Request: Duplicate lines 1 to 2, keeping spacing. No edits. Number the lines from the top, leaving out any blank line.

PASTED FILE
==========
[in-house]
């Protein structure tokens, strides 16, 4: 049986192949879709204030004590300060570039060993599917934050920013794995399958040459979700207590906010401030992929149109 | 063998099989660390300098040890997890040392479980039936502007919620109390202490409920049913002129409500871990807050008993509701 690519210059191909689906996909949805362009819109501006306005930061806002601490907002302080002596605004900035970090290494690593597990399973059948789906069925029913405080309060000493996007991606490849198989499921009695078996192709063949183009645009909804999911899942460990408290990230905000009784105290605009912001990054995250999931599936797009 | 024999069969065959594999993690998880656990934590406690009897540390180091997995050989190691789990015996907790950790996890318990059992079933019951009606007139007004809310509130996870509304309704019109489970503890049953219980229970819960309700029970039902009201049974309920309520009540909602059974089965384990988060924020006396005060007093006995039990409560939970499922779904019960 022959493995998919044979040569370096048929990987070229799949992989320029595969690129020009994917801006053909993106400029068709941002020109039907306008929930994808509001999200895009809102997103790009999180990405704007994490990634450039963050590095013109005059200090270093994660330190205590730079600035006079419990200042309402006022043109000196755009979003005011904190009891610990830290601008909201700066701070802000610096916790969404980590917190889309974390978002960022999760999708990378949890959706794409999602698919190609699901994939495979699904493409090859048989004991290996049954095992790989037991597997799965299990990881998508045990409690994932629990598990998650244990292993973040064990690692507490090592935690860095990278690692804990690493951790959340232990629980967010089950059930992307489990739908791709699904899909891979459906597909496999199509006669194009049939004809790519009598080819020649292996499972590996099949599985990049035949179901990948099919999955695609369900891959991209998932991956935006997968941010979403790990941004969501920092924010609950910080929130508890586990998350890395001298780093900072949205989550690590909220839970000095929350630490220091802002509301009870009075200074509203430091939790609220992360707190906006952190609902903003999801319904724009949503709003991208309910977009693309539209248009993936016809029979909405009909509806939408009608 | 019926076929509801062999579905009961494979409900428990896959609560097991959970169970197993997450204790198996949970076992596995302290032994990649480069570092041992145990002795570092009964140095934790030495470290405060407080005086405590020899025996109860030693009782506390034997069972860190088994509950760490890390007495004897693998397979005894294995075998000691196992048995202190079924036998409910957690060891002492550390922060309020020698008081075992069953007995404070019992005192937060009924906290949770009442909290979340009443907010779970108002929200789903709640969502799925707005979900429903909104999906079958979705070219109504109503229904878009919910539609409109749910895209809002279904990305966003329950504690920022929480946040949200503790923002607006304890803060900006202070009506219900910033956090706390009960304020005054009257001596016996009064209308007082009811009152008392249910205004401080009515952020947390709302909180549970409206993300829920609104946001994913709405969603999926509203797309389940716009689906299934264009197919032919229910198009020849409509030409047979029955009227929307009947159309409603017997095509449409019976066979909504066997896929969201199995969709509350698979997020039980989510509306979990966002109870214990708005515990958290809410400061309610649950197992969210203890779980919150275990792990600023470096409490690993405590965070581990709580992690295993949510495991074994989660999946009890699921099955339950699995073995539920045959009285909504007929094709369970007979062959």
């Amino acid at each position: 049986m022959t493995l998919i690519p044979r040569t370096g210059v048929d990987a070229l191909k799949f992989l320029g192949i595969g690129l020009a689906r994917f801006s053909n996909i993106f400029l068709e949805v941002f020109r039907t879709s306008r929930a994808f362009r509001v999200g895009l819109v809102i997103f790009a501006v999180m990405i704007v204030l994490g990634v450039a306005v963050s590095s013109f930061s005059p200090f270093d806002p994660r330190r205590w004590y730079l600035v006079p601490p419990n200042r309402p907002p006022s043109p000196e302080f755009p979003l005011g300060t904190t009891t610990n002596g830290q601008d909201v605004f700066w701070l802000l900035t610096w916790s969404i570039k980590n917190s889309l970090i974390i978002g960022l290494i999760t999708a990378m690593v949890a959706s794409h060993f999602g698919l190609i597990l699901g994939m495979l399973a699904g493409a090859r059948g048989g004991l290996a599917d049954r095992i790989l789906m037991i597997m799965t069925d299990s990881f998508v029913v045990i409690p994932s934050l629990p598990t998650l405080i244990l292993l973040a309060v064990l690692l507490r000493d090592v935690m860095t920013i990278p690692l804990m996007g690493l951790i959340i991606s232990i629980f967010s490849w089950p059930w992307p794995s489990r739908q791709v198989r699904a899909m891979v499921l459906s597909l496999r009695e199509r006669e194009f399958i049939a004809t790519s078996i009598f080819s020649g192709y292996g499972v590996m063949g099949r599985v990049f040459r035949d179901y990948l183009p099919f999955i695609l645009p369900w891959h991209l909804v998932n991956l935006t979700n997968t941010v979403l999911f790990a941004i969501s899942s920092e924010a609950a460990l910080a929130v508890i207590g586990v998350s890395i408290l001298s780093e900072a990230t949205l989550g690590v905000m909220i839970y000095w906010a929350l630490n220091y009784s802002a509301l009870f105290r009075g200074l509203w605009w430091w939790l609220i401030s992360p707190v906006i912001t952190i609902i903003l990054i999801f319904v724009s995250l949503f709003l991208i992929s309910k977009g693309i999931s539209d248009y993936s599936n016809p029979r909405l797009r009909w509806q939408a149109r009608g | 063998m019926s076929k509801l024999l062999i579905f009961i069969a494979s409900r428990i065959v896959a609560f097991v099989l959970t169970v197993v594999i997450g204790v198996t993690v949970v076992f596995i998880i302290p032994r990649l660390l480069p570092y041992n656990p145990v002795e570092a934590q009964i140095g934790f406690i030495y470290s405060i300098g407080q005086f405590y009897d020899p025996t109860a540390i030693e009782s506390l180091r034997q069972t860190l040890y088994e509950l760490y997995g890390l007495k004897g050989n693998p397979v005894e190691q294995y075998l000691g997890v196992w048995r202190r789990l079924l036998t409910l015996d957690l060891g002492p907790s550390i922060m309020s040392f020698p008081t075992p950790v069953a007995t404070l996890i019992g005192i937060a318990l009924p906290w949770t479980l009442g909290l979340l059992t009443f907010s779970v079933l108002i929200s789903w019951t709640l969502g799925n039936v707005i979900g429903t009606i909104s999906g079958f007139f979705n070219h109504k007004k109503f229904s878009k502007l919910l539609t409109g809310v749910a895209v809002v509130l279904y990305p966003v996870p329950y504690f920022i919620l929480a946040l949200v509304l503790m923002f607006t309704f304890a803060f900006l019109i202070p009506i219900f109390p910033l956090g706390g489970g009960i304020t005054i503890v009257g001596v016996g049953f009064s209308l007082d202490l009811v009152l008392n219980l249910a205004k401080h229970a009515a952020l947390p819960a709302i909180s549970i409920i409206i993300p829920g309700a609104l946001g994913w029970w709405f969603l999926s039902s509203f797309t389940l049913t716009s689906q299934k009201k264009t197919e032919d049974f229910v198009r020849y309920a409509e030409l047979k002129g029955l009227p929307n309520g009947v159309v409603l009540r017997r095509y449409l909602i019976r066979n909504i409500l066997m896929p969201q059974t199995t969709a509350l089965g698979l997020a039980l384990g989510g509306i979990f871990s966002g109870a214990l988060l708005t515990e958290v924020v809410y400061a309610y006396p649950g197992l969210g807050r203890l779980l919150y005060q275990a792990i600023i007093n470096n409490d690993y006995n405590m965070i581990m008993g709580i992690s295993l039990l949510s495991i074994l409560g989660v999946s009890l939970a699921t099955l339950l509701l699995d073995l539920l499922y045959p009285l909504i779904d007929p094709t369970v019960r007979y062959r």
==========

[in-house]
């Protein structure tokens, strides 16, 4: 049986192949879709204030004590300060570039060993599917934050920013794995399958040459979700207590906010401030992929149109 | 063998099989660390300098040890997890040392479980039936502007919620109390202490409920049913002129409500871990807050008993509701 690519210059191909689906996909949805362009819109501006306005930061806002601490907002302080002596605004900035970090290494690593597990399973059948789906069925029913405080309060000493996007991606490849198989499921009695078996192709063949183009645009909804999911899942460990408290990230905000009784105290605009912001990054995250999931599936797009 | 024999069969065959594999993690998880656990934590406690009897540390180091997995050989190691789990015996907790950790996890318990059992079933019951009606007139007004809310509130996870509304309704019109489970503890049953219980229970819960309700029970039902009201049974309920309520009540909602059974089965384990988060924020006396005060007093006995039990409560939970499922779904019960 022959493995998919044979040569370096048929990987070229799949992989320029595969690129020009994917801006053909993106400029068709941002020109039907306008929930994808509001999200895009809102997103790009999180990405704007994490990634450039963050590095013109005059200090270093994660330190205590730079600035006079419990200042309402006022043109000196755009979003005011904190009891610990830290601008909201700066701070802000610096916790969404980590917190889309974390978002960022999760999708990378949890959706794409999602698919190609699901994939495979699904493409090859048989004991290996049954095992790989037991597997799965299990990881998508045990409690994932629990598990998650244990292993973040064990690692507490090592935690860095990278690692804990690493951790959340232990629980967010089950059930992307489990739908791709699904899909891979459906597909496999199509006669194009049939004809790519009598080819020649292996499972590996099949599985990049035949179901990948099919999955695609369900891959991209998932991956935006997968941010979403790990941004969501920092924010609950910080929130508890586990998350890395001298780093900072949205989550690590909220839970000095929350630490220091802002509301009870009075200074509203430091939790609220992360707190906006952190609902903003999801319904724009949503709003991208309910977009693309539209248009993936016809029979909405009909509806939408009608 | 019926076929509801062999579905009961494979409900428990896959609560097991959970169970197993997450204790198996949970076992596995302290032994990649480069570092041992145990002795570092009964140095934790030495470290405060407080005086405590020899025996109860030693009782506390034997069972860190088994509950760490890390007495004897693998397979005894294995075998000691196992048995202190079924036998409910957690060891002492550390922060309020020698008081075992069953007995404070019992005192937060009924906290949770009442909290979340009443907010779970108002929200789903709640969502799925707005979900429903909104999906079958979705070219109504109503229904878009919910539609409109749910895209809002279904990305966003329950504690920022929480946040949200503790923002607006304890803060900006202070009506219900910033956090706390009960304020005054009257001596016996009064209308007082009811009152008392249910205004401080009515952020947390709302909180549970409206993300829920609104946001994913709405969603999926509203797309389940716009689906299934264009197919032919229910198009020849409509030409047979029955009227929307009947159309409603017997095509449409019976066979909504066997896929969201199995969709509350698979997020039980989510509306979990966002109870214990708005515990958290809410400061309610649950197992969210203890779980919150275990792990600023470096409490690993405590965070581990709580992690295993949510495991074994989660999946009890699921099955339950699995073995539920045959009285909504007929094709369970007979062959």